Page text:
Don't Let Pollen Ruin Your Workout

You can still find ways to exercise with allergies by following these tips.

Medically reviewed in August 2020

Staying in the groove of an exercise routine can be challenging enough. Add seasonal allergies into the mix and between the runny nose, watery eyes, congestion, sneezing fits, fatigue and other annoying symptoms, it can be hard to be motivated to workout, especially outside. 

According to the American College of Allergy, Asthma and Immunology (ACAAI), pollen is one of the most common seasonal allergy triggers—but you don't have to let allergies take control of your workout plans. 

We caught up with allergist and immunologist Mark Schecker, MD, of Grand Strand Medical Center in Myrtle Beach, South Carolina, for ways to exercise with allergies and keep your fitness goals on-track during the sneezing season. 

1. Use outdoor exercise to help control symptoms. 
Although you can't exercise away your allergies, exercise helps allergies' symptoms stay at bay. "Some people find that once they start working out they might feel a little bit better,” says Dr. Schecker. “That has to do with shifting in chemical mediators and hormones that are secreted as a result of exercise," says Schecker. End result? Your symptoms may temporarily subside. 

2. Time your workout right. 
Pollen count varies during the seasons and time of day. "As a general rule, we try to advise people if they're going to be exercising to avoid the times of the day and the times of the season when the pollen counts are highest,” says Schecker. He says that most pollens tend to be highest in the early morning hours and lower later in the afternoon. The ACAAI warns that windy and warm days can bring about a surge in pollen counts, so check your local pollen count each day before heading outside.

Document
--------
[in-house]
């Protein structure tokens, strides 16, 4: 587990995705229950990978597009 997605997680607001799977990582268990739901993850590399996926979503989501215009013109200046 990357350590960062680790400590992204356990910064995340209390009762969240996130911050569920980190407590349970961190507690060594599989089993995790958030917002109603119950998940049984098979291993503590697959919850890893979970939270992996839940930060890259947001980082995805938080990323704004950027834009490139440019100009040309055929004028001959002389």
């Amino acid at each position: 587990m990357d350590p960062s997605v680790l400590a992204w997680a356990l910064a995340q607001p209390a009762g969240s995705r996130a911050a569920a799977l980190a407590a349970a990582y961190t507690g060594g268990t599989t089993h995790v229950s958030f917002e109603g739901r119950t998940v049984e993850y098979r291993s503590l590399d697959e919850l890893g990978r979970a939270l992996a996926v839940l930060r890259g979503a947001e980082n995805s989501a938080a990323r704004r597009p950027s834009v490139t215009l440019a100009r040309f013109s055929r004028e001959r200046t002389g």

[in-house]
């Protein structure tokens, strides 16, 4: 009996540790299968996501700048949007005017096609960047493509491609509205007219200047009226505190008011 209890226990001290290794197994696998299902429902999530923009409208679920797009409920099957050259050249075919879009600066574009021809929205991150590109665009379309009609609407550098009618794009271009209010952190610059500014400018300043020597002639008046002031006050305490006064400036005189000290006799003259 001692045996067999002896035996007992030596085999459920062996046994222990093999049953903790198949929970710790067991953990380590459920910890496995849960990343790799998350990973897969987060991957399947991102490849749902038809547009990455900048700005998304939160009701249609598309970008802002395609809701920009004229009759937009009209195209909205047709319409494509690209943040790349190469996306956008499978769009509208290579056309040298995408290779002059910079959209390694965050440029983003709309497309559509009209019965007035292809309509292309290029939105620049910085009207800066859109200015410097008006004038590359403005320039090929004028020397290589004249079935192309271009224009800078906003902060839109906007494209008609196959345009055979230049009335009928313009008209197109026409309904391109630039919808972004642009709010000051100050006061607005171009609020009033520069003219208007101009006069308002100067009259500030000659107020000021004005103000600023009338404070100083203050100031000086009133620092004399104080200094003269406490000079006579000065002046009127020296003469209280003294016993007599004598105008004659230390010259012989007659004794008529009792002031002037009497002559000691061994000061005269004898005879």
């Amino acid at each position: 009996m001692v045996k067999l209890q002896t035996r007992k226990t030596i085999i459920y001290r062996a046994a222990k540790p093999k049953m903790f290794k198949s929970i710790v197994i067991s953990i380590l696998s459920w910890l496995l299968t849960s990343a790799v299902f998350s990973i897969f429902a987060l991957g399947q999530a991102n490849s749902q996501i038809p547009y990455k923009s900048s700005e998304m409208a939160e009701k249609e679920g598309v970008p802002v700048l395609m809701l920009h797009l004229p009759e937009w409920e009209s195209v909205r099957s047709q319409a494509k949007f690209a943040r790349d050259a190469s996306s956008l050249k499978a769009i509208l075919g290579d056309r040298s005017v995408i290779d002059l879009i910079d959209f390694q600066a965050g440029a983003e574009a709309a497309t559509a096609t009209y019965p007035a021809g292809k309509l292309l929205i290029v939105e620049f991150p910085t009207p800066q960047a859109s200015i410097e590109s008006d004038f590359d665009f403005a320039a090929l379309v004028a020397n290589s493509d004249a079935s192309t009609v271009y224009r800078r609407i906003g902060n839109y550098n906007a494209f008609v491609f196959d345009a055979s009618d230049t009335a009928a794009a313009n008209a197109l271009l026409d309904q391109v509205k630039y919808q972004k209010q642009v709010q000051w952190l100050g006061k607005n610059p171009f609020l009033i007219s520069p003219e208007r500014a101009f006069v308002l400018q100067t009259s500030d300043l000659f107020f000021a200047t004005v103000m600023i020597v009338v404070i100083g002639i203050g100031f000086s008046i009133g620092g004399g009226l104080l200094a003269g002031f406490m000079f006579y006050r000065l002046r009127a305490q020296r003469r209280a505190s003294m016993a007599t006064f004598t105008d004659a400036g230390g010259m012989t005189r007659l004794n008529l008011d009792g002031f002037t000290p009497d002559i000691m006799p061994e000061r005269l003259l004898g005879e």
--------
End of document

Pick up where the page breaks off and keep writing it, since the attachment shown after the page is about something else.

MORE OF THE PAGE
3. Keep your peepers protected. 
If you feel good enough to exercise outside, great—but don’t give pollen a chance to trigger symptoms. "Anything you can do to cover the surfaces or areas where the pollen is going to be entering the body is going to be a help," says Schecker. Sunglasses can help protect and keep pollen out of the eyes. Depending on how hot or cold it is, cover your nose or mouth. Some say that breathing in through your nose instead of your mouth is effective, since the nose acts as a filter. But does it work? “If you're bringing pollen into your nose and you're somebody who has seasonal nasal allergies, I don't see how that's going to benefit you,” Schecker says. 

4. Try OTC medicine to ease symptoms. 
While symptoms are a pain, they can usually be managed. "For seasonal allergies, usually antihistamines or nasal steroid sprays are the most effective,” he says. “We usually prefer the newer generation antihistamines over the older ones. They don't make you drowsy and dry you out.” If you still have problems with exercise and allergies, Schecker recommends getting an allergy evaluation. “There are many things people can do that will allow them to return to their exercising,” he says. 

5. Exercise indoors when pollen levels are sky high.  
If the only time you can exercise on a given day is when pollen count is high or you just don’t want the added aggravation, head for an air-conditioned gym. According to Schecker, air conditioning does a pretty good job at filtering out pollen. If you can’t make it to a gym, an at-home workout (especially if the AC is on) will do the trick, too.  

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